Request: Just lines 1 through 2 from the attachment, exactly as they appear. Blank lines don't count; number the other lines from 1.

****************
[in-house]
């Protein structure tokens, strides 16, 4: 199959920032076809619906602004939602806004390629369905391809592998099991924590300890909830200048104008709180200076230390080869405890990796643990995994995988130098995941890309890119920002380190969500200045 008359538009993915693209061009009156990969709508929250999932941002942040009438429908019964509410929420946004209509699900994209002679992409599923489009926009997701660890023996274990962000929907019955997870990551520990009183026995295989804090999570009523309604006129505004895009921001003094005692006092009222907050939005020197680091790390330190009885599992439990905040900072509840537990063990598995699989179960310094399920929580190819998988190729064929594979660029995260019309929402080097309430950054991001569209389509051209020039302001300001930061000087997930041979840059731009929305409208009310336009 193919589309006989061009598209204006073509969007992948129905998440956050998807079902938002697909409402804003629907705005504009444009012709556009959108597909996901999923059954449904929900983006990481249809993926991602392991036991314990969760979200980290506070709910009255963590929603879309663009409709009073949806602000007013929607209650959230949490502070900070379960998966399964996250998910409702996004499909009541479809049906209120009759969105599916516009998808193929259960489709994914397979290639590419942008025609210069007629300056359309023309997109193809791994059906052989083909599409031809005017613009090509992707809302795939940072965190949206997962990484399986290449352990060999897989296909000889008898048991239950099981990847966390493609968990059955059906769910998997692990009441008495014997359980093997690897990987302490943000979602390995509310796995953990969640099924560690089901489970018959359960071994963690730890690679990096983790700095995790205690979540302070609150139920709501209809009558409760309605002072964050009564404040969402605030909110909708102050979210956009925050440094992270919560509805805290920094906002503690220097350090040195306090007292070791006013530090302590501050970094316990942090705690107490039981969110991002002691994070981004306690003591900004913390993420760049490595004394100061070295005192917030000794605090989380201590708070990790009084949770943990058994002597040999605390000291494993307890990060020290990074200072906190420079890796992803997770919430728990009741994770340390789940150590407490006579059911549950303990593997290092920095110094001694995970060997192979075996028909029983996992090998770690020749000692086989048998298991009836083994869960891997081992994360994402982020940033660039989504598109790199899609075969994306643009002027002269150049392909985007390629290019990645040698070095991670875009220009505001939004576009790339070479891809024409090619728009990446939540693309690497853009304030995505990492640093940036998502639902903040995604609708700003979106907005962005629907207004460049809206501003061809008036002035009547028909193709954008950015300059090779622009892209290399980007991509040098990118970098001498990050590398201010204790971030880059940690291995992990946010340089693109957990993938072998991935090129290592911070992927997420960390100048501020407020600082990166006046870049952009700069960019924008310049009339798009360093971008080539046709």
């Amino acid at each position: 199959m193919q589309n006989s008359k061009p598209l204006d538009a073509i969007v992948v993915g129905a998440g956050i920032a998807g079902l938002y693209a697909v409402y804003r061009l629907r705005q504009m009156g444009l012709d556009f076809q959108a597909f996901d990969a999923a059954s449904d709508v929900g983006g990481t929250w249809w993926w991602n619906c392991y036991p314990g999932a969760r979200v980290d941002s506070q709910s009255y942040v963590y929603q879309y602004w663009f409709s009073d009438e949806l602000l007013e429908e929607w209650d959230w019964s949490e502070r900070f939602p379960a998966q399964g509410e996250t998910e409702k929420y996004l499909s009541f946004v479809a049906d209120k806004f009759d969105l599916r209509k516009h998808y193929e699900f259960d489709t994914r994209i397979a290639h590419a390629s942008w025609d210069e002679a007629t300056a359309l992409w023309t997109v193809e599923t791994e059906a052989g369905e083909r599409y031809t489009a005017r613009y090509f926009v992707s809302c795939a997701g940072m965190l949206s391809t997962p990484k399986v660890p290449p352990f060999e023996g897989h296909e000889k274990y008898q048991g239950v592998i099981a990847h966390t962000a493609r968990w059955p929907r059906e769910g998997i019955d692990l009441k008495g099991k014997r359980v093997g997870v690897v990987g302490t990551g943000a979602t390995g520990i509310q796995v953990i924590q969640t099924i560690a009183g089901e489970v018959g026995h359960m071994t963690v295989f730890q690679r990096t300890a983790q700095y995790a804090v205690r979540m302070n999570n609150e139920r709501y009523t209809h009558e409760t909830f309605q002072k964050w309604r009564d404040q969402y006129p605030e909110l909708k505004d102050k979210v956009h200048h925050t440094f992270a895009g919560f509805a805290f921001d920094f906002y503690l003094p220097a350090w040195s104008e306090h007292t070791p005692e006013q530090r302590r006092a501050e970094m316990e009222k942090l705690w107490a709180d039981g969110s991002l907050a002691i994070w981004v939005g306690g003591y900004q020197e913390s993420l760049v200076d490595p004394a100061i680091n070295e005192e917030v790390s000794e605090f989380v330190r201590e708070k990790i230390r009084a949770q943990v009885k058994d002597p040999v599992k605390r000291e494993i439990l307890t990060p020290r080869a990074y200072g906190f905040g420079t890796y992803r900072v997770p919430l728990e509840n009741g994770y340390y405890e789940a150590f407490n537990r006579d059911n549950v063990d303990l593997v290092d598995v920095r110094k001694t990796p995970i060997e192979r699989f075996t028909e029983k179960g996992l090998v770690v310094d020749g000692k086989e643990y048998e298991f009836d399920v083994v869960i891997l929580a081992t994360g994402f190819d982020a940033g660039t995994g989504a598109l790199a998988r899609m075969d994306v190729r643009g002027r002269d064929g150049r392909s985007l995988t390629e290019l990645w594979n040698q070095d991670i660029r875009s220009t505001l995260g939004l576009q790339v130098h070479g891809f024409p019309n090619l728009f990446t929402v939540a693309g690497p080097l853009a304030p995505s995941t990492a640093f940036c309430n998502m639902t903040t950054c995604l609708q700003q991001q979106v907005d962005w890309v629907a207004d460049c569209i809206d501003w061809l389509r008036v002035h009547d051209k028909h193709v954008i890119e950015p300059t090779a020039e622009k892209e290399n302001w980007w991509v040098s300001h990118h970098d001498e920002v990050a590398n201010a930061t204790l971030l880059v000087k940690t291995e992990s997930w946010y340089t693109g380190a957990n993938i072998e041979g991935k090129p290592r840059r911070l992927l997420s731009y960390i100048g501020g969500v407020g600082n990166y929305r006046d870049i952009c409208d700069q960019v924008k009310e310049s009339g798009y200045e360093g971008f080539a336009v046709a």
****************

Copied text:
[in-house]
């Protein structure tokens, strides 16, 4: 199959920032076809619906602004939602806004390629369905391809592998099991924590300890909830200048104008709180200076230390080869405890990796643990995994995988130098995941890309890119920002380190969500200045 008359538009993915693209061009009156990969709508929250999932941002942040009438429908019964509410929420946004209509699900994209002679992409599923489009926009997701660890023996274990962000929907019955997870990551520990009183026995295989804090999570009523309604006129505004895009921001003094005692006092009222907050939005020197680091790390330190009885599992439990905040900072509840537990063990598995699989179960310094399920929580190819998988190729064929594979660029995260019309929402080097309430950054991001569209389509051209020039302001300001930061000087997930041979840059731009929305409208009310336009 193919589309006989061009598209204006073509969007992948129905998440956050998807079902938002697909409402804003629907705005504009444009012709556009959108597909996901999923059954449904929900983006990481249809993926991602392991036991314990969760979200980290506070709910009255963590929603879309663009409709009073949806602000007013929607209650959230949490502070900070379960998966399964996250998910409702996004499909009541479809049906209120009759969105599916516009998808193929259960489709994914397979290639590419942008025609210069007629300056359309023309997109193809791994059906052989083909599409031809005017613009090509992707809302795939940072965190949206997962990484399986290449352990060999897989296909000889008898048991239950099981990847966390493609968990059955059906769910998997692990009441008495014997359980093997690897990987302490943000979602390995509310796995953990969640099924560690089901489970018959359960071994963690730890690679990096983790700095995790205690979540302070609150139920709501209809009558409760309605002072964050009564404040969402605030909110909708102050979210956009925050440094992270919560509805805290920094906002503690220097350090040195306090007292070791006013530090302590501050970094316990942090705690107490039981969110991002002691994070981004306690003591900004913390993420760049490595004394100061070295005192917030000794605090989380201590708070990790009084949770943990058994002597040999605390000291494993307890990060020290990074200072906190420079890796992803997770919430728990009741994770340390789940150590407490006579059911549950303990593997290092920095110094001694995970060997192979075996028909029983996992090998770690020749000692086989048998298991009836083994869960891997081992994360994402982020940033660039989504598109790199899609075969994306643009002027002269150049392909985007390629290019990645040698070095991670875009220009505001939004576009790339070479891809024409090619728009990446939540693309690497853009304030995505990492640093940036998502639902903040995604609708700003979106907005962005629907207004460049809206501003061809008036002035009547028909193709954008950015300059090779622009892209290399980007991509040098990118970098001498990050590398201010204790971030880059940690291995992990946010340089693109957990993938072998991935090129290592911070992927997420960390100048501020407020600082990166006046870049952009700069960019924008310049009339798009360093971008080539046709």